Basic GPU-side rendering and processing in GIMP available

Basic GPU-side rendering and processing in GIMP available

Back in November we reported that Victor Oliveira got a contract with AMD to implement a basic working GPU-side processing in GIMP based on GEGL. Today Victor has some results to share.

As a former Google Summer of Code 2011 student for GIMP/GEGL organizations who worked on OpenCL-driven support for GPU-side processing of images Victor was a perfect fit for the project.

Soon after the initial announcement all the work was moved to Github, and with the current snapshot of modified GEGL and a regular unstable version of GIMP you already can load an image to GPU and apply brightness/contrast GEGL operation on GPU.

For that you need:

Once you have them, all you have to do is to enable GEGL-based projection in GIMP 2.7.x and, at your choice, either use regular Brightness-Contrast tool with the “Use GEGL” checkbox enabled in the Color menu, or apply this operation with the experimental GEGL operation tool. The project is currently missing ready to use builds, but let's see if is going to take care of that.

The OpenCL-based brightness/contrast operation is currently ca. 8 times faster than the non-accelerated version in regular GEGL. Victor reports that even more speedups are possible, if you consider a chain of operators running on the GPU.

What's more important is that there already is an infrastructure for point operations such as compositing and filters, so adding more features on top of that should be possible now. You can also do some common color conversions on the GPU (though not between color spaces such as LAB and XYZ yet).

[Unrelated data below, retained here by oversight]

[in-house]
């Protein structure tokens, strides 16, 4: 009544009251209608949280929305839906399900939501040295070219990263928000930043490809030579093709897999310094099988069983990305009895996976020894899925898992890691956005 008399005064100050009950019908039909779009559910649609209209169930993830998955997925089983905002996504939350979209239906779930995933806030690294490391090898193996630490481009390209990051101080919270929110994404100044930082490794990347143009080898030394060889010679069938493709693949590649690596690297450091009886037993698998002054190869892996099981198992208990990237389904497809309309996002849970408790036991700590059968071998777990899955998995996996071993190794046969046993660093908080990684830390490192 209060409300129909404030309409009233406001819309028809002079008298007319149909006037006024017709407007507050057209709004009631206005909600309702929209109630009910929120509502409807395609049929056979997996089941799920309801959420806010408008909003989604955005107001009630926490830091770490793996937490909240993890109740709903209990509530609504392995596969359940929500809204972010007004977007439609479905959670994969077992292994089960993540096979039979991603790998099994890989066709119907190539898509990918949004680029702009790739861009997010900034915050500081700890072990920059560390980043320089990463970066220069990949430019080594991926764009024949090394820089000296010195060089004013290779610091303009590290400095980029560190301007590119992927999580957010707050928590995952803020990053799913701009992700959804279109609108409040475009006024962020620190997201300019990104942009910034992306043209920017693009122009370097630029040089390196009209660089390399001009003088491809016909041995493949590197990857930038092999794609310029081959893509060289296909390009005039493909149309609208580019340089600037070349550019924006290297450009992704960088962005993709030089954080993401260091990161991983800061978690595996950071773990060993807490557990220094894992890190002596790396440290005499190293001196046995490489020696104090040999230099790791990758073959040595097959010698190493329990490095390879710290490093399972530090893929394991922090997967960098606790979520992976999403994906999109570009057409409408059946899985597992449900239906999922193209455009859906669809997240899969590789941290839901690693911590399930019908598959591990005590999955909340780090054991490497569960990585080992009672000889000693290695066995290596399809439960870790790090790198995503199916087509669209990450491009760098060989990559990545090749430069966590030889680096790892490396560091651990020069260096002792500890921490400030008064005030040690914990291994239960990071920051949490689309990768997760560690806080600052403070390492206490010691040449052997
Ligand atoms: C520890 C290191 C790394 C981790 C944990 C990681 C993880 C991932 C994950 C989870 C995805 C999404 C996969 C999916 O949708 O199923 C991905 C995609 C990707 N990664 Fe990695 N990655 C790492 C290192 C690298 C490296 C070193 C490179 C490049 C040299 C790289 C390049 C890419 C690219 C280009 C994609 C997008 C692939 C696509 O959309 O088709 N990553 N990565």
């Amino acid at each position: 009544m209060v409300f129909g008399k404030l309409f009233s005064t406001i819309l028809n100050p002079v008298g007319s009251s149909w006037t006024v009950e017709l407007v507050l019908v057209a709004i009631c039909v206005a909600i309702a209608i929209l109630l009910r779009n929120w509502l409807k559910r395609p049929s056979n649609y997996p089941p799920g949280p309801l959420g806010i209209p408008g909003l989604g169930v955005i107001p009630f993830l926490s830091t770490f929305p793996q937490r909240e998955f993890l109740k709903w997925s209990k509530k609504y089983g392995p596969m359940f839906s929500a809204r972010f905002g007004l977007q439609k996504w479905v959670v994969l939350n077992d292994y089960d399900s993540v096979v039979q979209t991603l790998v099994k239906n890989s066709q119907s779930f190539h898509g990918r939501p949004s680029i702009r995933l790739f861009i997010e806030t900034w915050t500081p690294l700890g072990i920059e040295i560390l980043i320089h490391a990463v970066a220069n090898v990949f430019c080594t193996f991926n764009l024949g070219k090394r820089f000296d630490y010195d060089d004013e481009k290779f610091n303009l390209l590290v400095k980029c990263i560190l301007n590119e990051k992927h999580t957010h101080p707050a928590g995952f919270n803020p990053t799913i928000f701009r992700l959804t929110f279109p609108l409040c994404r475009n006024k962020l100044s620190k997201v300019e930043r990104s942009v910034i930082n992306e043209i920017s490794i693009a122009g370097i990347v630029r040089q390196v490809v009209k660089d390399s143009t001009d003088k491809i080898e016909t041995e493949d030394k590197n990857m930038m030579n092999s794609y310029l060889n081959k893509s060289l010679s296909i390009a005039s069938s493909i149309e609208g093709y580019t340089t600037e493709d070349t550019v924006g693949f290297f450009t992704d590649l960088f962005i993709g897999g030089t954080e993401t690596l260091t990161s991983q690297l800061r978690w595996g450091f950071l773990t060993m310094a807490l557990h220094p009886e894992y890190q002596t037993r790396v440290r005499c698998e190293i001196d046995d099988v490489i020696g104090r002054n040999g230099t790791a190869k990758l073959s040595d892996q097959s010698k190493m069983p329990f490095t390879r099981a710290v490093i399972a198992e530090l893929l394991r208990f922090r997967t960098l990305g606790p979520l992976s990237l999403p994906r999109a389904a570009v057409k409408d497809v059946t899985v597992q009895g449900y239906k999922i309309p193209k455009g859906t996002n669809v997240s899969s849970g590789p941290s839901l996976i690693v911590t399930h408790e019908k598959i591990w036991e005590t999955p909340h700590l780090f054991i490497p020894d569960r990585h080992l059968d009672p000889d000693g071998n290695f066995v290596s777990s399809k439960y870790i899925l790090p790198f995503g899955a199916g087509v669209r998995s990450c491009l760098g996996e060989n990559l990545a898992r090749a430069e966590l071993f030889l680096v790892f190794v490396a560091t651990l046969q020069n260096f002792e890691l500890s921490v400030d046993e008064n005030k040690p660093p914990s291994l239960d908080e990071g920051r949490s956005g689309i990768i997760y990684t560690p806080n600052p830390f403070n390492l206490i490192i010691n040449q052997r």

There still are some basic things missing such as a way to share data in the GPU between operators which is what Victor is currently working on. Besides, some specifics of how GEGL works need to be revisited.

GPU-based rendering and processing is probably one of the most exciting latest GIMP related projects. It is certainly going to have a huge impact on your workflows.

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5 Responses. Comments closed for this entry.

  1. Kevin Brubeck Unhammer 01 February 2012 at 5:55 pm


  2. Okay, A lot of new stuff is coming to Gimp, only my patients is killing me. 2.8 where are you….....;)

  3. Has been a long wait, but sure it will worth it! :)

  4. Really cool to hear about. I have some large images where a gpu speedup could be very useful.

    Are there any indications of how much of gimp we could expect gpu acceleration to be compatible with?

  5. Alexandre Prokoudine 11 February 2012 at 9:50 am

    Stefan, I don’t think it’s possible to say at this point exactly how many things can be safely done on GPU. But rendering, compositing, color grading and filters are doable.